Of Juice and Thrips and Ceiling Wax
Cooking for Hummingbirds, June 1
Dry Cow Housing, June 17
Title of the Month: Consuming People
Cooking for Hummingbirds
Wiscon was a delight, as expected. Each year I am astounded that such a small group of people can put on such an interesting, constructive, but fun convention. The Gaudy party was a wild successthere was glitter all over the hotel and many people wore their hats, ties, deely-bobbers, etc., through the whole weekend. We've been asked to do it again next year! We raised over $300 for the Tiptree Award fund! Of course, the real auction raised a lot more, but we were pleased.
Sheri Tepper's Guest of Honor speech was a stunning piece on population controlvery inspiringand Ellen Kushner and Delia Sherman followed it up with something hard to describe, but very funny. And then there was Susanna Sturgis' production of "A Midsummer's Night Alternative". No one fell off stage. Even my niece enjoyed it. This year's Freddie Baer Tiptree t-shirt was even better than last year's. What an artist!
I didn't get to see many panel discussions, or readings because of squiring said niece around, but what I saw was very good, including the Cabaret that Barb and Jeanne ran. Fans are so talented.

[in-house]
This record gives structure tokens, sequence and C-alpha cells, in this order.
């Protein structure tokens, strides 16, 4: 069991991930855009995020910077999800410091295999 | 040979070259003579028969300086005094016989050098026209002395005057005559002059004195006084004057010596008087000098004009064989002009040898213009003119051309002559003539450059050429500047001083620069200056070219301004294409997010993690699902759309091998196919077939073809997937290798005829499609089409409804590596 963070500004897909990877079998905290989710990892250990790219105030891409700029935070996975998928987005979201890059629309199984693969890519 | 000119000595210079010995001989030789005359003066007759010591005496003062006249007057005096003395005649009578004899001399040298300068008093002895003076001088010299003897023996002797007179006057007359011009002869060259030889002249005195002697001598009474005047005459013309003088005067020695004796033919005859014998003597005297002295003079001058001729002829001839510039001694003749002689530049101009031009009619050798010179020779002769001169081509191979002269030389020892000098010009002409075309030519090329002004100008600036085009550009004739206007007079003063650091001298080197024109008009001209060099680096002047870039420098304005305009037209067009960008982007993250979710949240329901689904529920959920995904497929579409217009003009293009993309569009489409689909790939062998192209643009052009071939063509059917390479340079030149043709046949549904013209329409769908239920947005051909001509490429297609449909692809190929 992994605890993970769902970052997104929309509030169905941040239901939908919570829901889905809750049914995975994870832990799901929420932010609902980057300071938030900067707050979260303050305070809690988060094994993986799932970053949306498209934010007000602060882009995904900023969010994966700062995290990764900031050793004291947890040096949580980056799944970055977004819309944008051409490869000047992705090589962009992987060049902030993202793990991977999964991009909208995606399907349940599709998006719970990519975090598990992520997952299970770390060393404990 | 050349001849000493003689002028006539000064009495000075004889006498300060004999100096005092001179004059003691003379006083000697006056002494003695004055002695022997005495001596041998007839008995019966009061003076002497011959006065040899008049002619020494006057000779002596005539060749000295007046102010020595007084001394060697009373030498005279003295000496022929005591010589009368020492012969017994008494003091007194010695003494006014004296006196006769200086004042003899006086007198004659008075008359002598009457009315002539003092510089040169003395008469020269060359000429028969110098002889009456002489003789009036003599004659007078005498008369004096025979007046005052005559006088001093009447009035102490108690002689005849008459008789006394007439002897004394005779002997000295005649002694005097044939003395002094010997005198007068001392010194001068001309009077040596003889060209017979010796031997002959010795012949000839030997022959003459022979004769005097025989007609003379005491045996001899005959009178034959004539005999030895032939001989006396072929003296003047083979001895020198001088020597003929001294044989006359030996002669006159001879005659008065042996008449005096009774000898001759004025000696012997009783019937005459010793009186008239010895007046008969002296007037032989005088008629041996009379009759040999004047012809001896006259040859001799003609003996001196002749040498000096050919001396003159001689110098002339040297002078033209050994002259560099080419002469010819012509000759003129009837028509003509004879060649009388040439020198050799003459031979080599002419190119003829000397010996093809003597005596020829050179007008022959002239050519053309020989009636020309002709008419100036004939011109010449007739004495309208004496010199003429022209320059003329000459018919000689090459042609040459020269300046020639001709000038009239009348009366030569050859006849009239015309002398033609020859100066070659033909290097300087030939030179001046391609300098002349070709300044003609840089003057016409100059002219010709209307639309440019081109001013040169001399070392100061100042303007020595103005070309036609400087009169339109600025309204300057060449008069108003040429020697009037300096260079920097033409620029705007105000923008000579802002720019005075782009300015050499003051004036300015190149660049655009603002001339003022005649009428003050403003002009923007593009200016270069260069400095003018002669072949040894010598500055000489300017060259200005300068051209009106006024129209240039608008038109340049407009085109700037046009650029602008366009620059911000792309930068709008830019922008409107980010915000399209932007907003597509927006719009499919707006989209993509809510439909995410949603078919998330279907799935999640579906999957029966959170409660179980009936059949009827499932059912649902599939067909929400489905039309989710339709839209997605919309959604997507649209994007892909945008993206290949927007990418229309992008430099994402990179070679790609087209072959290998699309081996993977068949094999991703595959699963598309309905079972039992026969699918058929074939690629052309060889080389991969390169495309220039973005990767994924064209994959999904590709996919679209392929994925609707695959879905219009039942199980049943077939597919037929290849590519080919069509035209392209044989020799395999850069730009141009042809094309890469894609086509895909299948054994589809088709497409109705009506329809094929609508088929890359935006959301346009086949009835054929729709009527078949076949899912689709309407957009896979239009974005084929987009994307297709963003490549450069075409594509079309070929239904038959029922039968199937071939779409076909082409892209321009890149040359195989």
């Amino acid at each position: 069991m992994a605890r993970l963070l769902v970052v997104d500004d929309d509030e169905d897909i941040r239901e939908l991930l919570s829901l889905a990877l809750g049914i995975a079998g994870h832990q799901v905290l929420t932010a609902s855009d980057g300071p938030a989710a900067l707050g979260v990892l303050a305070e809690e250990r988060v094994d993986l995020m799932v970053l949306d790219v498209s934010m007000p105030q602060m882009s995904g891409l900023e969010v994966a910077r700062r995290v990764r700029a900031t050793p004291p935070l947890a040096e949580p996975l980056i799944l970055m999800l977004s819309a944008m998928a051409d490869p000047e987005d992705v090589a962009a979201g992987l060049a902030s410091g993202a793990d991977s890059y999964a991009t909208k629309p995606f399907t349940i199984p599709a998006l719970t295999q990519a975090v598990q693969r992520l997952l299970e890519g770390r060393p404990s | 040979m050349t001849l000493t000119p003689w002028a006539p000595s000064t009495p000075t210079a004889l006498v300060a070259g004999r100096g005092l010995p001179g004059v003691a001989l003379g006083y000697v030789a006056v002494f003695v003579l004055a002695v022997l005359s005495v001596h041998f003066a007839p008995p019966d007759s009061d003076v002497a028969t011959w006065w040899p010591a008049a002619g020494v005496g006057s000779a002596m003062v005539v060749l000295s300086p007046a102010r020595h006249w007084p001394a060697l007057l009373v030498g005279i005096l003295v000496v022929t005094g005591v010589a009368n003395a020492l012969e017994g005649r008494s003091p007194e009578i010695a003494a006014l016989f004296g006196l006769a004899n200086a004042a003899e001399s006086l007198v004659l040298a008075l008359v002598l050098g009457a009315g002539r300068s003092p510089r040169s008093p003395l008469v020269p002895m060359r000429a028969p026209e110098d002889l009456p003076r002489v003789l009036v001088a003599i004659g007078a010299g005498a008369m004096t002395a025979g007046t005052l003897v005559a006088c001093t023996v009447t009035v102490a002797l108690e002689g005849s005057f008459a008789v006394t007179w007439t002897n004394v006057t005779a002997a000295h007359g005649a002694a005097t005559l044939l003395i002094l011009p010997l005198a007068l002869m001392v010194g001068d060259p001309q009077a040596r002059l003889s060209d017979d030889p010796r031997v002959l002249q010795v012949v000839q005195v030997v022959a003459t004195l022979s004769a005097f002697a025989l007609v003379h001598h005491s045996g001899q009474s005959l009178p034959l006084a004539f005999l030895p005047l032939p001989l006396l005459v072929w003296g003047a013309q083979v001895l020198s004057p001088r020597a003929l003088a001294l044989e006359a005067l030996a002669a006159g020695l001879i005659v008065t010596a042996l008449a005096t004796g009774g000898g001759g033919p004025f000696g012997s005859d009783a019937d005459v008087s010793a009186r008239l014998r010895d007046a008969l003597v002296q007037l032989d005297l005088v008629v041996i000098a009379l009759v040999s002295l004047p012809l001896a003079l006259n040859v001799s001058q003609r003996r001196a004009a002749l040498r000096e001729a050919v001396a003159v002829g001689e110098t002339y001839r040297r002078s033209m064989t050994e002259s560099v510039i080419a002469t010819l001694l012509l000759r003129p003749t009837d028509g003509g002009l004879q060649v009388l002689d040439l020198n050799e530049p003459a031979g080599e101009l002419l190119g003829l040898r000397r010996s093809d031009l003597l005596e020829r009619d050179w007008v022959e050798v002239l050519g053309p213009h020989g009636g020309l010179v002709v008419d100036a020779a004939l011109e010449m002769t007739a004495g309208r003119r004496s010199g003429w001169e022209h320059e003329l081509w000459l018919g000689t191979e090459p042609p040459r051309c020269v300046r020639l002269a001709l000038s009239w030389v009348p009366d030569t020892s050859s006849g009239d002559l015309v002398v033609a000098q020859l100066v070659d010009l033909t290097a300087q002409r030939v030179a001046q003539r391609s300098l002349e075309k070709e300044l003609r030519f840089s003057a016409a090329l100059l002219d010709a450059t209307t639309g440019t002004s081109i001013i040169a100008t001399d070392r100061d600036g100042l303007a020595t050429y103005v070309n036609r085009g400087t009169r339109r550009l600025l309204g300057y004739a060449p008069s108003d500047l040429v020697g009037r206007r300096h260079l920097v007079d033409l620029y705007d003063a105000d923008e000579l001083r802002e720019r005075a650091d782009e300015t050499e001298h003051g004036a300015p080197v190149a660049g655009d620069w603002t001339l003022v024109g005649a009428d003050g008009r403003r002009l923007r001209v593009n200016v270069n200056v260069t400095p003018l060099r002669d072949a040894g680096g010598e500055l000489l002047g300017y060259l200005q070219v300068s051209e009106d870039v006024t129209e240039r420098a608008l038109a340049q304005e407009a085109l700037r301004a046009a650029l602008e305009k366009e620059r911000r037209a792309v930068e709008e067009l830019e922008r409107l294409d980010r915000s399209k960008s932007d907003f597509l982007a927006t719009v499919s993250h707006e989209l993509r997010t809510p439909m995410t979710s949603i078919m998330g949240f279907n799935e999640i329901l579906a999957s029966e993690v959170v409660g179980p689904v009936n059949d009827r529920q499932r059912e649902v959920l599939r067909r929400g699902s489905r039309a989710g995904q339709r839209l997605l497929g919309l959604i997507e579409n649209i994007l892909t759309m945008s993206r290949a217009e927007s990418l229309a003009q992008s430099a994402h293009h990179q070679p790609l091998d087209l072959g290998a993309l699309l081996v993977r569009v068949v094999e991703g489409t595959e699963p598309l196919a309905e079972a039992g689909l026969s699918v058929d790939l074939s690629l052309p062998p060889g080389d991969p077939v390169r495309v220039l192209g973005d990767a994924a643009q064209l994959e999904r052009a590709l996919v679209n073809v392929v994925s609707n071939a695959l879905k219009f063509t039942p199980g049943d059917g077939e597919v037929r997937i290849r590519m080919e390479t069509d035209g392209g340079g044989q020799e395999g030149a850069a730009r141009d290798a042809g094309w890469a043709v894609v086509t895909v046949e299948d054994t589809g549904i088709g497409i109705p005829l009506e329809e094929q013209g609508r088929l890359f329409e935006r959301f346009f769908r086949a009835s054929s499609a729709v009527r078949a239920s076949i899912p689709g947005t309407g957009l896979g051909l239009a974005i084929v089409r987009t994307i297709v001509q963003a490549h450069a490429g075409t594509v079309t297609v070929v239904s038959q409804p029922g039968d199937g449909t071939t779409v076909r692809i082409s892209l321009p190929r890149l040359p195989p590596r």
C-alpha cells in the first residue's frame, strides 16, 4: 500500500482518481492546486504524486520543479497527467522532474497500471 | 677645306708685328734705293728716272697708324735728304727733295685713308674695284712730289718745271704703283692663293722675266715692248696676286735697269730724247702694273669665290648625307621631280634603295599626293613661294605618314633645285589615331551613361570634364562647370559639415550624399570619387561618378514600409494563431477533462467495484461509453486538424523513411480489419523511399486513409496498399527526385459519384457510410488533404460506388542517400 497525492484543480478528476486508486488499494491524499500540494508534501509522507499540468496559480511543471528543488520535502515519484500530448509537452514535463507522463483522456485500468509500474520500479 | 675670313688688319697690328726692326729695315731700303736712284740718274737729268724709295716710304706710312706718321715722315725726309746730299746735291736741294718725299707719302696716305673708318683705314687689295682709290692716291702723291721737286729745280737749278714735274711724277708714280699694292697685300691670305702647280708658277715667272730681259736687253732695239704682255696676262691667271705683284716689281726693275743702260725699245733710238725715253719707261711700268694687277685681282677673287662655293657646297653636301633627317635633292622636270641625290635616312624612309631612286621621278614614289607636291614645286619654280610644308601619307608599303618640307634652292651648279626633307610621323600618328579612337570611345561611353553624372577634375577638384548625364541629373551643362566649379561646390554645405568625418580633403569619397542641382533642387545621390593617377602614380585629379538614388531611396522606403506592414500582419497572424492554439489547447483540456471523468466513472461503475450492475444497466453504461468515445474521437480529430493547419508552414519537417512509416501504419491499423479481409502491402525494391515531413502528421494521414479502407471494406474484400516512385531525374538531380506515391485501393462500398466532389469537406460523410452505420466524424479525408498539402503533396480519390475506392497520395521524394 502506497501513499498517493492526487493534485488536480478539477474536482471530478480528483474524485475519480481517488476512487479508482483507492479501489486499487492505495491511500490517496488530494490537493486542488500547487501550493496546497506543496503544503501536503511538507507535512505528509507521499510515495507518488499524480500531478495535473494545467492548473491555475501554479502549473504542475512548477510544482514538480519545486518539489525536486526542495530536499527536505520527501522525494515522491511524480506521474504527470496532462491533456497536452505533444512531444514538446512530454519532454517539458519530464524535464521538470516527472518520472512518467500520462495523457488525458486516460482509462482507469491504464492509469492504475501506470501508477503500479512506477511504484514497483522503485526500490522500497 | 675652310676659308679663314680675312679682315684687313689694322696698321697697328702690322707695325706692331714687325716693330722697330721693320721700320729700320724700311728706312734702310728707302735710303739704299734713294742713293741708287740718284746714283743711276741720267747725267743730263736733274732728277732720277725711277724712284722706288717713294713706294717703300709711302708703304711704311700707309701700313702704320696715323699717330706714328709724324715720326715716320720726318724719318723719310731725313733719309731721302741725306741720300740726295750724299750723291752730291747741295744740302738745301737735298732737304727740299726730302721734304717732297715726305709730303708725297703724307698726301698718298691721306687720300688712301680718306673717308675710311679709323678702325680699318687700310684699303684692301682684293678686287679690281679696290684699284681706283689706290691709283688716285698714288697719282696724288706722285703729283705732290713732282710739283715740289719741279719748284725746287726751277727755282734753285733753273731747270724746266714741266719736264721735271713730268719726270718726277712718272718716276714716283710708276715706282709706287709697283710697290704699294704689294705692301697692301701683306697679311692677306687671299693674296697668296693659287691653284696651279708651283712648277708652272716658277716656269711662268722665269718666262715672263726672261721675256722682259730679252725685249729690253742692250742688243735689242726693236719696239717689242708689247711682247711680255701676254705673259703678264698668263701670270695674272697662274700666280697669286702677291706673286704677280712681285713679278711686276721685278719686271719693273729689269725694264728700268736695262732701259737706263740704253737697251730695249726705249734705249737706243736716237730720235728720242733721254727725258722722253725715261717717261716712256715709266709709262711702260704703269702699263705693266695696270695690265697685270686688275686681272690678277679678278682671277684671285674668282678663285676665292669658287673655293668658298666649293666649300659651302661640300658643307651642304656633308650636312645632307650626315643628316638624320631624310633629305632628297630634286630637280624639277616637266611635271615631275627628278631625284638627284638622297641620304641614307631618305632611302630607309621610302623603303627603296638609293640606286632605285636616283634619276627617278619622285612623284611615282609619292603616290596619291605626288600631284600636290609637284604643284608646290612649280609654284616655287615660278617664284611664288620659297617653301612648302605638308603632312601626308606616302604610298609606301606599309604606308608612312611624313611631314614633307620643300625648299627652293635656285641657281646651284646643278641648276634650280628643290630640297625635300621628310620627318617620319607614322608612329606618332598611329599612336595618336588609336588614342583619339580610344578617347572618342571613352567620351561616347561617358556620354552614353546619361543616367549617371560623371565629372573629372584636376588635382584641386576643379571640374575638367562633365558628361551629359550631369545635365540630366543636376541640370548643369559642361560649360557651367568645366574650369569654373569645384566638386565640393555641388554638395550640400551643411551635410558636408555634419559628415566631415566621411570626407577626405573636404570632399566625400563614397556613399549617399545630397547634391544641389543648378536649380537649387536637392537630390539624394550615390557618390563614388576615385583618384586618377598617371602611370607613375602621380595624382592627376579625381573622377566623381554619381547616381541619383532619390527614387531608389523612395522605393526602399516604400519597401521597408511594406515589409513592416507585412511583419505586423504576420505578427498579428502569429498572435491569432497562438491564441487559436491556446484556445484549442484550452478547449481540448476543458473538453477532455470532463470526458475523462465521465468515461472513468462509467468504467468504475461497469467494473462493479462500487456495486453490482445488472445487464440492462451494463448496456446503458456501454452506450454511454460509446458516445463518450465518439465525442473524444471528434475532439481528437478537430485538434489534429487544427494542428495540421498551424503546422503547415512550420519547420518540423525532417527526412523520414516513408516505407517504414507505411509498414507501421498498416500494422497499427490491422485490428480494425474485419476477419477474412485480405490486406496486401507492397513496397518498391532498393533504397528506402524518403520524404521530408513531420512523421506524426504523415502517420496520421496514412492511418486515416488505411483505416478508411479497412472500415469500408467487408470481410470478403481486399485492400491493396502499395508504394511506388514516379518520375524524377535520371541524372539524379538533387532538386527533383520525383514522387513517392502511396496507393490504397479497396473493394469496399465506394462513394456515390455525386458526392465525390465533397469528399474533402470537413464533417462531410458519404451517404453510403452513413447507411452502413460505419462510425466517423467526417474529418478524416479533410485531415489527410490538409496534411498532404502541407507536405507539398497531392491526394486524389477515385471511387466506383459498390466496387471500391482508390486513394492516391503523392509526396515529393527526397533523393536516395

Ah, so many friends, so little timethere's never enough time at Wiscon. I guess that's why we have to keep doing it!
Madison, Wisconsin is a great place. The hotel is near the State capitol, surely one of the most beautiful in the States. It is surrounded by gardens, and on Saturdays by a great farmers market. Streets radiate off into the rest of Madison, including State Street, which is sort of like the best of Telegraph Ave. (at the height of its wonderfulness), the Haight (ditto) and Ghiradelli Square mixed together. It's kept honest by the large student population, with many good, inexpensive restaurants, import stores, music stores, book stores, etc. No car traffic is allowed.
The drive back though the farmlands and limestone hills of Wisconsin was just what was needed after so much human sensory input. We saw an eagle, herons, buffalo, cranes and a zillion red-winged blackbirds.
Got back and found the publisher has printed another 5000 copies of the wine book.
On the other hand, I'm still vacuuming up glitter and will be for quite some time.
And there were a few details last week which got a little scary, but all's well now. Listen to children, even when they aren't talking much.
Today, I have learned not to cook for hummingbirds when suffering from a cold. You see, I got a little hummingbird feeder at the State Fair a while back, and finally came up with a small plastic pop bottle to complete it. But then I needed nectar. It's four parts water to one part sugar. Boil for a few minutes, cool, and load the feeder. Simple and cheap. I put the pan on the stove.
Then I dozed off.
Woke to clouds of foul smelling smoke just beginning to roll out of the kitchen. Took the pan off the stove, dumped it in the sink and ran water cautiously (who knows what might happen?). Shut off the kitchen, opened the windows, ran out gasping, opened the rest of the house and turned on the fans. It was awful.